Just one thing to be aware of ...

    4:3 on a 16:9 set is inferior to 4:3 on a 4:3 set.

    The 4:3 image has to be digitally processed again to fit the 16:9 space ...

    Regards
     
  16. ManW_TheUncool

    ManW_TheUncool Producer

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    Hi again. Wow! I didn't expect to see this many replies so soon! I rarely see posts about 4x3 sets... [​IMG]
    Anyway, I really don't know. I was set on getting a 4x3 set partly because my family watches a fair amount of 4x3 programming, including lots of VHS for the kids, and partly because the 4x3 sets are generally still considerably cheaper than their widescreen counterparts. And really, our only reason for getting an HDTV/RPTV now is for the movies, not even for HiDef programming really since there's not much that interest us on HiDef right now. Of course, that would change if YES network starts broadcasting Yankee games in HiDef. [​IMG]
    So anyway, I'm willing to consider using the TV for movies only and just stick w/ our 5-year-old 32" Toshiba for regular 4x3 programming other than movies. However, even for movies, I'm gonna run into plenty of cases where the DVD (or the occasional LD like the Star Wars trilogy!) is non-anamorphic OR simply 4x3 full screen(!) in its OAR. And w/ a big set, I definitely do NOT want to compromise on the already lower PQ of many of these images. This is one more reason why I wanted to stick w/ a 4x3 set. And as Michael_TLV just pointed out, these movies will look worse on a 16x9 set due to image processing--well, actually, probably only for letterboxed movies in zoom mode.
    And while everyone else seems so happy w/ some stretch mode or another, I will rarely want to use stretch mode for 4x3 viewing. It just doesn't make much sense to me, but maybe that's just me. [​IMG]
    Now, since it's not feasible to switch back and forth w/ this Panny due to calibration issues, will this also be true for the Toshiba 50H72? Is it possible to store/save the calibrated settings for both 4x3 and 16x9 modes on this TV so it's easy going back and forth?
    Thanks for all your help. [​IMG]
    _Man_
     
  17. ManW_TheUncool

    ManW_TheUncool Producer

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    One more question about the Panny. How does its PQ compare to the 53WX42 when set to 16x9 mode? How about the Toshiba 50H72 in 16x9 mode (other than the picture size of course)?
    Now that I feel like maybe I can live w/ minimal 4x3 viewing on the TV, except for non-anamorphic movies which might be 20% of the time, I'm tempted to go for the 53WX42(!), which costs about the same as the Toshiba 50H72. However, the WX42 doesn't have the protective screen, which we might need since we do have 2 fairly rambunctious little kids running loose.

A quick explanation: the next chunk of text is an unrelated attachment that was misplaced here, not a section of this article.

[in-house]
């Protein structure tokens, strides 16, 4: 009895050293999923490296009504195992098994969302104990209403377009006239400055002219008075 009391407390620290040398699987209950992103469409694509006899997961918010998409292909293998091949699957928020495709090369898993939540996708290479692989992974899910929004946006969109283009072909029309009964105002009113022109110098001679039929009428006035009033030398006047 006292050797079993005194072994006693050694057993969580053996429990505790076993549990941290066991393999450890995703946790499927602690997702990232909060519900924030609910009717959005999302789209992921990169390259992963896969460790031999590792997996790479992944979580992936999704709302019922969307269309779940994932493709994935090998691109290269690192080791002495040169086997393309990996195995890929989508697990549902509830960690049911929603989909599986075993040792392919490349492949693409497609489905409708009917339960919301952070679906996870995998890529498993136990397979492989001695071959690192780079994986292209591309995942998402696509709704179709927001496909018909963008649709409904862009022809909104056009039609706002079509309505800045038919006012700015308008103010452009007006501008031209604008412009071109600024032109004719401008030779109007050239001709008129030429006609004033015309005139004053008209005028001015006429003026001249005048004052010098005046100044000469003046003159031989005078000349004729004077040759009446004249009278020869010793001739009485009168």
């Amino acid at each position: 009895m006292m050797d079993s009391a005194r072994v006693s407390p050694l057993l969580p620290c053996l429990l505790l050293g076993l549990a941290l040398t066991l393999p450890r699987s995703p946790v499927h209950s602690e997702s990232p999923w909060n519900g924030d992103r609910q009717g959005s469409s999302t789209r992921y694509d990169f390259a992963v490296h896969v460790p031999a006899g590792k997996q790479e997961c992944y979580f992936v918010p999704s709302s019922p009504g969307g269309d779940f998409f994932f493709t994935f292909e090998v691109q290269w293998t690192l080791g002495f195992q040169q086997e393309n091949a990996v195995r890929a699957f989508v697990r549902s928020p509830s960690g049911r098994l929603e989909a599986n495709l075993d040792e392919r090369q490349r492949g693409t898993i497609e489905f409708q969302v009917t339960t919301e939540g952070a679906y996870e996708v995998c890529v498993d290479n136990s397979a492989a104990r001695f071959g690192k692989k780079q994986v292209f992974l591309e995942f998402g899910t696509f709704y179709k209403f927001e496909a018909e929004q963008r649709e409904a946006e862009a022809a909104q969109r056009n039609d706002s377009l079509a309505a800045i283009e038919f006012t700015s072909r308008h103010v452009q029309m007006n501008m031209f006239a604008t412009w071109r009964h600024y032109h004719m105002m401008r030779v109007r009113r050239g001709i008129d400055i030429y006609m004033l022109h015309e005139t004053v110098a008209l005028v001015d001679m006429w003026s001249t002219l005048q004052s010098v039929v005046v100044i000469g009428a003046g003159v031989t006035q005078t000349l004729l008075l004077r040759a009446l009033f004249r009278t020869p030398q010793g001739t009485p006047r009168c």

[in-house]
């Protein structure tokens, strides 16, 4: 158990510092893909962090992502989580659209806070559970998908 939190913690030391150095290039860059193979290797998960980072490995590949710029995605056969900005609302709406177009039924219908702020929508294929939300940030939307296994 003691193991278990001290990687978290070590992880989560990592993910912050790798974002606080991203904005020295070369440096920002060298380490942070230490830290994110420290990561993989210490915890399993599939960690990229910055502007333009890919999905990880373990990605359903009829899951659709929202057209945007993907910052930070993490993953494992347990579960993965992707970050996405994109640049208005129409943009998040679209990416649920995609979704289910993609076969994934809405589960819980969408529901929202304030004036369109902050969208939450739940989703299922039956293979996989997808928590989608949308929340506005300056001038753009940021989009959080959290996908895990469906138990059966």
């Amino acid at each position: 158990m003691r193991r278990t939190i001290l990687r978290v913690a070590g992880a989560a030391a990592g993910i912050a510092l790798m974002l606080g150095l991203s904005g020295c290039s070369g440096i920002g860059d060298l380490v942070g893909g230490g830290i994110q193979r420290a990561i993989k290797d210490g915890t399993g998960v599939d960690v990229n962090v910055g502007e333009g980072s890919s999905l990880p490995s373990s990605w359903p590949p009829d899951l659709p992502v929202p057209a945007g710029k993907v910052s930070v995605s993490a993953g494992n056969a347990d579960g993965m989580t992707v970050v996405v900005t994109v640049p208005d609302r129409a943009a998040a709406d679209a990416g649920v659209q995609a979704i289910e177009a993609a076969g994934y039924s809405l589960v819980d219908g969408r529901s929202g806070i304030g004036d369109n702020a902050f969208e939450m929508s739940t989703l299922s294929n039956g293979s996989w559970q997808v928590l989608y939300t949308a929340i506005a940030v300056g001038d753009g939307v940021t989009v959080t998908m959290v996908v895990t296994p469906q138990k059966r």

BTW, Michael_TLV, that's a great analogy on the "trapped" thing! Ha ha! [​IMG]
    _Man_
     
  18. Patrick Sun

    Patrick Sun Moderator
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    Damn, I think Man/Michael just talked me back into going for the 4:3 set (due to the re-processed 4:3 in 16x9 mode).

    Ack! I do watch more TV than DVDs on the whole, so now I'm in a bigger quandary.

    On a scale of 0-100, how down the re-processed 4:3 material look on a 16x9 set?
     
  19. ManW_TheUncool

    ManW_TheUncool Producer

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    Patrick,

    In your case, doesn't it depend a lot on whether you can live w/ any of the stretch modes for regular TV programming? I don't believe there would be any reprocessing as long as you don't use stretch (or zoom) modes.

    If you're like me, then you'll have to decide whether it's acceptable to watch them w/ the grey side bars, except for 4x3 letterbox movies. I used to be concerned about burn-in caused by those grey side bars, but it sounds like it's not a real issue as long as you don't run your TV in torch mode AND watch a reasonable balance between widescreen and 4x3.

    Here's another couple questions about the Panny 53WX42 vs Toshiba 50H72's. How does the Panny's zoom mode for 4x3 letterbox images look compare to the Toshiba's 540p upconversion?? Which one is more tweakable for better PQ w/out having to open up the chassis? FYI, I do want to get ISF calibration, but my budget is too tight right now, so I plan to live w/ the TV pre-ISF for upto a year depending on how satisfied I am w/ the "out-of-box" PQ. OTOH, if I do get the 4x3 Panny, the savings might be enough to pay for the ISF work right away(!).

    Hmmm... Decisions, decisions...

    _Man_
     
  20. Patrick Sun

    Patrick Sun Moderator
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    I don't think Michael was referring to zooming for 4:3 displayed on a 16x9 set. But in order to display 4:3 on 16x9, the material still goes through some re-processing to get it to fit in its normal aspect ratio, 4:3, on the 16x9 set.

    I would not zoom 4:3 material if I had a 16x9 set. Everytime I see the zooming feature at the stores, I get a bit queasy from the fun-house mirror effect that zooming has the 4:3 material.

    The PT56HX41 is geared toward TV, mainly 4:3 and HDTV, it isn't geared towards DVD 16x9-enhanced video.

    It seems that there is no free lunch in terms of handling both 16x9 and 4:3 content for one single TV.

    I dislike the 53WX42's undersized base because it causes some warping of the bezel plastic for the bottomside of the screen that extend out over the undersized base. Once you see the set in real life, you'll know what I mean.